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Mutation prediction models in Lynch syndrome: evaluation in a clinical genetic setting.
J Med Genet. 2009 Nov; 46(11):745-51.JM

Abstract

BACKGROUND/AIMS

The identification of Lynch syndrome is hampered by the absence of specific diagnostic features and underutilisation of genetic testing. Prediction models have therefore been developed, but they have not been validated for a clinical genetic setting. The aim of the present study was to evaluate the usefulness of currently available prediction models.

METHODS

The authors collected data of 321 index probands who were referred to the department of clinical genetics of the Erasmus Medical Center because of a family history of colorectal cancer. These data were used as input for five previously published models. External validity was assessed by discriminative ability (AUC: area under the receiver operating characteristic curve) and calibration. For further insight, predicted probabilities were categorised with cut-offs of 5%, 10%, 20% and 40%. Furthermore, costs of different testing strategies were related to the number of extra detected mutation carriers.

RESULTS

Of the 321 index probands, 66 harboured a germline mutation. All models discriminated well between high risk and low risk index probands (AUC 0.82-0.84). Calibration was well for the Premm(1,2) and Edinburgh model, but poor for the other models. Cut-offs could be found for the prediction models where costs could be saved while missing only few mutations.

CONCLUSIONS

The Edinburgh and Premm(1,2) model were the models with the best performance for an intermediate to high risk setting. These models may well be of use in clinical practice to select patients for further testing of mismatch repair gene mutations.

Authors+Show Affiliations

Department of Gastroenterology and Hepatology & Department of Public Health, Erasmus MC University Medical Center, 's Gravendijkwal 230, 3015 CE Rotterdam, The Netherlands. d.ramsoekh@erasmusmc.nlNo affiliation info availableNo affiliation info availableNo affiliation info availableNo affiliation info available

Pub Type(s)

Journal Article

Language

eng

PubMed ID

19541685

Citation

Ramsoekh, D, et al. "Mutation Prediction Models in Lynch Syndrome: Evaluation in a Clinical Genetic Setting." Journal of Medical Genetics, vol. 46, no. 11, 2009, pp. 745-51.
Ramsoekh D, van Leerdam ME, Wagner A, et al. Mutation prediction models in Lynch syndrome: evaluation in a clinical genetic setting. J Med Genet. 2009;46(11):745-51.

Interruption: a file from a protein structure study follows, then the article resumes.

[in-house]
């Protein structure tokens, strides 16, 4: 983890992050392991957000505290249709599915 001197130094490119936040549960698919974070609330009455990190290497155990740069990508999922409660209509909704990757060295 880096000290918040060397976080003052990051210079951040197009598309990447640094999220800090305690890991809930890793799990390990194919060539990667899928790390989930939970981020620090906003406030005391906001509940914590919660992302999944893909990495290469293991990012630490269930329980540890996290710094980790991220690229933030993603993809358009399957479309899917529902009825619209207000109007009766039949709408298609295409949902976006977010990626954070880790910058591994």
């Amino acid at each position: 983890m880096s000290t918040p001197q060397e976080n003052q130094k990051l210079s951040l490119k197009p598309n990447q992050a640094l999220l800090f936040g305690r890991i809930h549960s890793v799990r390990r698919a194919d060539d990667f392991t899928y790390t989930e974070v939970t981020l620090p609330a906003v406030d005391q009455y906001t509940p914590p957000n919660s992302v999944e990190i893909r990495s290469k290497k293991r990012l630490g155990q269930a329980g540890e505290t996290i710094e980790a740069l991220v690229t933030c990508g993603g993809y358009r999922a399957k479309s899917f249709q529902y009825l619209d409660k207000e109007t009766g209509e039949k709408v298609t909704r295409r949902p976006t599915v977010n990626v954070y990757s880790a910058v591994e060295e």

Ramsoekh, D., van Leerdam, M. E., Wagner, A., Kuipers, E. J., & Steyerberg, E. W. (2009). Mutation prediction models in Lynch syndrome: evaluation in a clinical genetic setting. Journal of Medical Genetics, 46(11), 745-51. https://doi.org/10.1136/jmg.2009.066589
Ramsoekh D, et al. Mutation Prediction Models in Lynch Syndrome: Evaluation in a Clinical Genetic Setting. J Med Genet. 2009;46(11):745-51. PubMed PMID: 19541685.
* Article titles in AMA citation format should be in sentence-case
TY - JOUR T1 - Mutation prediction models in Lynch syndrome: evaluation in a clinical genetic setting. AU - Ramsoekh,D, AU - van Leerdam,M E, AU - Wagner,A, AU - Kuipers,E J, AU - Steyerberg,E W, Y1 - 2009/06/18/ PY - 2009/6/23/entrez PY - 2009/6/23/pubmed PY - 2010/2/13/medline SP - 745 EP - 51 JF - Journal of medical genetics JO - J Med Genet VL - 46 IS - 11 N2 - BACKGROUND/AIMS: The identification of Lynch syndrome is hampered by the absence of specific diagnostic features and underutilisation of genetic testing. Prediction models have therefore been developed, but they have not been validated for a clinical genetic setting. The aim of the present study was to evaluate the usefulness of currently available prediction models. METHODS: The authors collected data of 321 index probands who were referred to the department of clinical genetics of the Erasmus Medical Center because of a family history of colorectal cancer. These data were used as input for five previously published models. External validity was assessed by discriminative ability (AUC: area under the receiver operating characteristic curve) and calibration. For further insight, predicted probabilities were categorised with cut-offs of 5%, 10%, 20% and 40%. Furthermore, costs of different testing strategies were related to the number of extra detected mutation carriers. RESULTS: Of the 321 index probands, 66 harboured a germline mutation. All models discriminated well between high risk and low risk index probands (AUC 0.82-0.84). Calibration was well for the Premm(1,2) and Edinburgh model, but poor for the other models. Cut-offs could be found for the prediction models where costs could be saved while missing only few mutations. CONCLUSIONS: The Edinburgh and Premm(1,2) model were the models with the best performance for an intermediate to high risk setting. These models may well be of use in clinical practice to select patients for further testing of mismatch repair gene mutations. SN - 1468-6244 UR - https://www.unboundmedicine.com/medline/citation/19541685/Mutation_prediction_models_in_Lynch_syndrome:_evaluation_in_a_clinical_genetic_setting_ L2 - https://jmg.bmj.com/lookup/pmidlookup?view=long&pmid=19541685 DB - PRIME DP - Unbound Medicine ER -